Objective 1: Heterogeneity in the occurrence of symptoms
Most participants did not report having cough, phlegm, wheeze, or dyspnea at each study visit, but only 11% of participants were completely asymptomatic throughout the study period. The asymptomatic participants tended to have mild airflow obstruction (mean of 87% predicted FEV1, 18% SD). The proportion of patients who reported a given symptom at least once during follow-up ranged from 43% for phlegm (the least common symptom) to 61% for dyspnea (the most common symptom). Symptoms were generally stable within participants: 64% of participants reported the same level of cough throughout their follow-up (the least stable symptom), and 74% for phlegm (the most stable symptom).
There was substantial variation in the individual-specific probabilities for the occurrence of symptoms that were estimated from the models (Figure 2). The median probabilities of an individual experiencing cough, wheeze, and dyspnea were 0.43, 0.42, and 0.50, respectively. In contrast, the median probability of experiencing phlegm was 0.16 and it was >0.99 for any symptoms. The IQR of probabilities was 0.17–0.73 for cough, 0.03–0.53 for phlegm, 0.13–0.78 for wheeze, 0.19–0.81 for dyspnea, and 0.78 to >0.99 for any symptoms. Median probabilities are depicted with blue lines and IQRs are depicted with gray boxes in Figure 2.
Objective 2: Influence of lung function on symptom heterogeneity
The logistic regression models revealed relatively consistent associations between patient and disease characteristics and the presence of cough, phlegm, wheeze, dyspnea, and any symptoms. Comparisons of the strength of associations across individual symptoms are shown in Figure 3, and with any symptoms in Figure 4. Lung function, sex, pack-years of smoking, BMI, and MPR were associated with most patient-reported symptoms. Lung function was most strongly associated with the presence of any symptoms (OR per 100 mL increase in FEV1: 0.85, 95% CI: 0.79–0.91), and least strongly associated with the presence of cough (OR: 0.98, 95% CI: 0.93–1.03). These results were similar when lung function was assessed as percent predicted FEV1 or GOLD grade in sensitivity analyses (results not shown). Higher pack-years of smoking, BMI, and MPR were all associated with an increased OR of reporting most symptoms. Males were more likely than females to report the presence of phlegm (OR: 4.14, 95% CI: 1.89–9.03), wheeze (OR: 2.07, 95% CI: 1.04–4.11), and any symptoms (OR: 3.78, 95% CI: 1.54–9.31). Summer (vs winter) was associated with increased reporting of cough (OR: 2.04, 95% CI: 1.13–3.68), phlegm (OR: 2.04, 95% CI: 1.01–4.13), wheeze (OR: 2.95, 95% CI: 1.54–5.66), and any symptoms (OR: 3.13, 95% CI: 1.40–6.97) when it was included in the sensitivity analyses.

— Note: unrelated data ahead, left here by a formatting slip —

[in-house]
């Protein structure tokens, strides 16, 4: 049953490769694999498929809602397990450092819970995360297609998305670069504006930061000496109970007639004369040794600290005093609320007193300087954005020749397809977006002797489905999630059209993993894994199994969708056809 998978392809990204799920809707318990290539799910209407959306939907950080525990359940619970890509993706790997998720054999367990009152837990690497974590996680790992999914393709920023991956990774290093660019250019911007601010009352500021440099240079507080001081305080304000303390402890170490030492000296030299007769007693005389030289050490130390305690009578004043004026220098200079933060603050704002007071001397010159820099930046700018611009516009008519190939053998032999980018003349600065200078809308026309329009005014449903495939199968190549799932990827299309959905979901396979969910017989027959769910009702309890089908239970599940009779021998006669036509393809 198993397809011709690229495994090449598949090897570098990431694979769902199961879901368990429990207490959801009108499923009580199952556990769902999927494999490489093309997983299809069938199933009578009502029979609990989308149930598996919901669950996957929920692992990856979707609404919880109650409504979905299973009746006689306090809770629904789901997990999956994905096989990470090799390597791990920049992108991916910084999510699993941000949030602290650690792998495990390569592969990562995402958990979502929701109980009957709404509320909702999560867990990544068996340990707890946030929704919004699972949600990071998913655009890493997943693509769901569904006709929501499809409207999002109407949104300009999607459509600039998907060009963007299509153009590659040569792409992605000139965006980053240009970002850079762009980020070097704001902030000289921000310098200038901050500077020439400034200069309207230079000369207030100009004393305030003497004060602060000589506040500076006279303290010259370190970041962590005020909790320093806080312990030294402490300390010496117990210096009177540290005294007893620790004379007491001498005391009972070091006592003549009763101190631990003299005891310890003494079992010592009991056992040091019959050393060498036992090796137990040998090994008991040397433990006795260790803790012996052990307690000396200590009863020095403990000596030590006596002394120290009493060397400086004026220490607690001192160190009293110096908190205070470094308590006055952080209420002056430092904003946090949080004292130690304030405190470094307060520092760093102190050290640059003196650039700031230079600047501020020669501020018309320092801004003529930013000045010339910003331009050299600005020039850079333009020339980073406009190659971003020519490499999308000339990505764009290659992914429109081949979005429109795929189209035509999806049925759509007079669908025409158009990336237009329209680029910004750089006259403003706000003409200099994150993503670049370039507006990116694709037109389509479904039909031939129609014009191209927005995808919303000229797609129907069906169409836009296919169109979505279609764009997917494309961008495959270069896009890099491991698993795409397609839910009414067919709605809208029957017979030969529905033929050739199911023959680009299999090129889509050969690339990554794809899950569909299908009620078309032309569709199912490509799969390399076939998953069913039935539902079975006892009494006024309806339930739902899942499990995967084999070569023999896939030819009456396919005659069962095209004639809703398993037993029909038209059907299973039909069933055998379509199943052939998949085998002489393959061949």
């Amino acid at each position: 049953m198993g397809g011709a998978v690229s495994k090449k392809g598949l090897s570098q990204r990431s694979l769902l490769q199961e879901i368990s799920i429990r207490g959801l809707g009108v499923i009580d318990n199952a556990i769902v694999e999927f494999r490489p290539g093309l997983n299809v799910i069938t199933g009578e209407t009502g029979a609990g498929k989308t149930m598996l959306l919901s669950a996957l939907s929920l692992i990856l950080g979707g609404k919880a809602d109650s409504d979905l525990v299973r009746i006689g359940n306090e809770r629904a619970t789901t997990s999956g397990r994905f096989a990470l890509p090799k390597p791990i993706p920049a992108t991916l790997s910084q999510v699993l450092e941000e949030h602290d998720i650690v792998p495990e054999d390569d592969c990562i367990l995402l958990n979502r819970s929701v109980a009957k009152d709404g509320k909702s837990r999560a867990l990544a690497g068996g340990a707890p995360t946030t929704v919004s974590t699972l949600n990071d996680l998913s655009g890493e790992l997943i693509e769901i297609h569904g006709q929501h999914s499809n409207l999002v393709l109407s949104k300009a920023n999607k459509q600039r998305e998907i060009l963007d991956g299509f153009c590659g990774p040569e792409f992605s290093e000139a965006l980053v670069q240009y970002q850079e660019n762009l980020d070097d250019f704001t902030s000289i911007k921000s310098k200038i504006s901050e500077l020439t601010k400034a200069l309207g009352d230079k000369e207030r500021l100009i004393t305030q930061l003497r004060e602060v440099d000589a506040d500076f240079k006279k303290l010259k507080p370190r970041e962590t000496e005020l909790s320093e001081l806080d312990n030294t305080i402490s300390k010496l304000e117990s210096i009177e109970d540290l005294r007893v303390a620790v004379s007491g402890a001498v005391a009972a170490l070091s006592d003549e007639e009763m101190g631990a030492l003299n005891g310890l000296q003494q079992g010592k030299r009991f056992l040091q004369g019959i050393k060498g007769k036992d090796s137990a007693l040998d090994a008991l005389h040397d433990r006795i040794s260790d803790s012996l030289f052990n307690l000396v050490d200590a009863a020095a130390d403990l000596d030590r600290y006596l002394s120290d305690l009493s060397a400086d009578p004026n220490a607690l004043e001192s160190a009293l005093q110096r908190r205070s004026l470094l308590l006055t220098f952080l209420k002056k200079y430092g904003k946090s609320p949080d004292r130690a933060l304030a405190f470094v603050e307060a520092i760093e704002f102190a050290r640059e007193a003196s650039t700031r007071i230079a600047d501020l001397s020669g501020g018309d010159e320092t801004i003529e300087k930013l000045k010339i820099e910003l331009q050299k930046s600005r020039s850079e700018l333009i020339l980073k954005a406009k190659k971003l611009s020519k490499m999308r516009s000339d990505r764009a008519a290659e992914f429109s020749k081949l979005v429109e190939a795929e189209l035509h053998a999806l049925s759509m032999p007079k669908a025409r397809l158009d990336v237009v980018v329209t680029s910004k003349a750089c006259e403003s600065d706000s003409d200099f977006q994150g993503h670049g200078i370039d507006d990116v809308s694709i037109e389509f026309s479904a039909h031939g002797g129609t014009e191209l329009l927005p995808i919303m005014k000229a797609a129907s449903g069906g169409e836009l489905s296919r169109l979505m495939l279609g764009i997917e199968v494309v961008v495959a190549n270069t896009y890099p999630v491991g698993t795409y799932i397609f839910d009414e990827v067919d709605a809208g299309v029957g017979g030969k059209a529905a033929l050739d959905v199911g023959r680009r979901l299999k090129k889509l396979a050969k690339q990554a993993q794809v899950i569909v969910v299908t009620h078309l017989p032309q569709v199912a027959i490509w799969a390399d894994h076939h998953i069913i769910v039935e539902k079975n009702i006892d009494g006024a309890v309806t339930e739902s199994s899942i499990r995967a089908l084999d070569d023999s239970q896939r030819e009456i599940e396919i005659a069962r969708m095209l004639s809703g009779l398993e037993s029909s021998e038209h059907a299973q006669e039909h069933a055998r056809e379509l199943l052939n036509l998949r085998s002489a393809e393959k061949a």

Figure 3 ORs for the associations between independent variables and the presence of (A) cough, (B) phlegm, (C) wheeze, and (D) dyspnea.
Figure 4 ORs for the associations between independent variables and the presence of any symptoms.
The proportion of between-individual variation in the occurrence of symptoms that could be attributed to participants’ measured characteristics (all independent variables in the full models) was 26%, 39%, 39%, 49%, and 91%, for cough, phlegm, wheeze, dyspnea, and any symptoms, respectively (Table 2). The proportion of variation explained by FEV1 alone ranged from 2% (for wheeze) to 78% (for any symptoms, Table 2).